Dr Posey says: “More than half our visitors attend more than once a year and many come very frequently so anyone buying the new annual pass will still get great value for money.
“More than three-quarters of recent visits were planned in advance, which reflects our large family audience, but we’re keen to increase incidental visits and the day tickets should encourage this.
“At the moment some people choose not to enter as they’re only passing through Henley for a few hours and don’t feel it’s worth paying for an annual pass as they’ve come from far away and don’t feel they’re likely to return.”
The museum will continue inviting schools from the Henley area to take part in workshops as pupils are more likely to bring their own children years later.
Dr Posey says: “Community engagement is very important. We work with schools and youth groups on projects like the displays in our community gallery that were linked to our William Morris exhibition.
“There were some fantastic works by pupils from Gillotts School who were inspired by Morris’s profile as a campaigner to research and create their own display about the coca trade.
“They will remember that and will hopefully share that enthusiasm with their children.
“One lovely thing about being 21 is that we’re already seeing a new generation of parents who first visited when they were at school.”
There are also plans to revitalise the museum’s membership scheme by offering benefits like out-of-hours viewings and priority bookings. Existing members will soon be surveyed to find out what they would like.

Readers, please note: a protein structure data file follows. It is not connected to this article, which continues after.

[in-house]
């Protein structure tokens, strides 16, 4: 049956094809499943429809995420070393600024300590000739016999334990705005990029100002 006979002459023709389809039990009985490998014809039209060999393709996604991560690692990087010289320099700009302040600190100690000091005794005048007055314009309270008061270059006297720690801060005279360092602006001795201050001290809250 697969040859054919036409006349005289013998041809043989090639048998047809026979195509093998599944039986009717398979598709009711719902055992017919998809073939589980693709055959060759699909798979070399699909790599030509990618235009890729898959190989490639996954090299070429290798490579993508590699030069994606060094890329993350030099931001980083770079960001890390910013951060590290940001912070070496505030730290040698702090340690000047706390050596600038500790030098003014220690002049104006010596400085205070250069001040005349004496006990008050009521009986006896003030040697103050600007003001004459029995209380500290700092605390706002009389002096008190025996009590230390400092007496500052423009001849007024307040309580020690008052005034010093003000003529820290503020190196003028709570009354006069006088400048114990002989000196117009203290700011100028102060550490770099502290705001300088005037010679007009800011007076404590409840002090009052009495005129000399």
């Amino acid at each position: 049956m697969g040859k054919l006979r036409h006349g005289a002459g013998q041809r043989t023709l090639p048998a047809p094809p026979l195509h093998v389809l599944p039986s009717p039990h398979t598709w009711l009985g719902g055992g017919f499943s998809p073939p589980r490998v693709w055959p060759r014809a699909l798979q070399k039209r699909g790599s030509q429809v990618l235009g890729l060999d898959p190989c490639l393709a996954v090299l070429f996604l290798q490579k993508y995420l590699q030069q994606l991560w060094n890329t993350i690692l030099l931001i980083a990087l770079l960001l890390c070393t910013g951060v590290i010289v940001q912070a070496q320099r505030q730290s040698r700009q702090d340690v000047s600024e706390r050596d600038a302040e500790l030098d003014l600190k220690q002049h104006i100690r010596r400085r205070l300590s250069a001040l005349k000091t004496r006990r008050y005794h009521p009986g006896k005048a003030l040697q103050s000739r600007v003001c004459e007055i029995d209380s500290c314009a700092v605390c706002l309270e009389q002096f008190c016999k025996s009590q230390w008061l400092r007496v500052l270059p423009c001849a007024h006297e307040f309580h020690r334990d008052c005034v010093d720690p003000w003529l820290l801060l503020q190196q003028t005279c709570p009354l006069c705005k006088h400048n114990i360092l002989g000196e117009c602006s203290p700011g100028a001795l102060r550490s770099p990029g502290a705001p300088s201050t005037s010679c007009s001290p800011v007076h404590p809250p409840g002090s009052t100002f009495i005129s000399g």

Dr Posey says the 21st anniversary feels like a “milestone” and she is looking forward to welcoming the two-millionth visitor.
She says: “We really want to make it a special occasion for that lucky person. We’ll be monitoring the numbers so we’ll know who it is on the day and will be able to tell them as they come through the gate.
“There will be a gift but I’m not sure whether we’ll surprise them too much as we don’t want to frighten them!
“We’re feeling very optimistic for our future. This museum started its life as an extraordinarily ambitious project and we should take a little bit of inspiration from that spirit as we think about our next steps.
“The audience research has given a new sense of purpose and energy as it had some very positive findings and others which we’re able to act upon to improve what we offer our visitors.
“We hadn’t expected to set another attendance record so soon after the last one but we did and by quite a jump.
“We’ve had some great programming and I think some visitors who came to us the year before have been returning, which is promising.
“It means we’re not just seeing more visits overall but developing a loyal following, which is a wonderful endorsement of what we’re doing and shows we’re on the right track.
“We don’t survey each visitor about the purpose of their visit but we’d like to do so as the more we know about people’s reasons for coming, the better we can serve them.”
Dr Posey, 55, an anthropologist and former British Museum curator, has just completed her first year in post after moving from her old job as head of collections, interpretation and learning for the Royal Pavilion and Museums of Brighton and Hove.
She was initially commuting from Lewes in Sussex but is now renting a property in Belle Vue Road, Henley, with her husband Nigel Worlidge.
She said: “We feel very welcomed by the community and I’m very pleased to have moved as the last part of my daily commute is now along the Thames Path, which is lovely.
“We didn’t know the area at all but we’re really enjoying getting to know it and making friends and I’m still discovering new things all the time.
“Henley is the most beautiful location and I think we don’t shout enough about it as a museum. It’s a very special place to be working with a highly dedicated team and a very experienced and supportive board of trustees.
“We’ve been given very strong foundations to build upon.”
01 July 2019
A DOCUMENT naming five sites where about 94 new ... [more]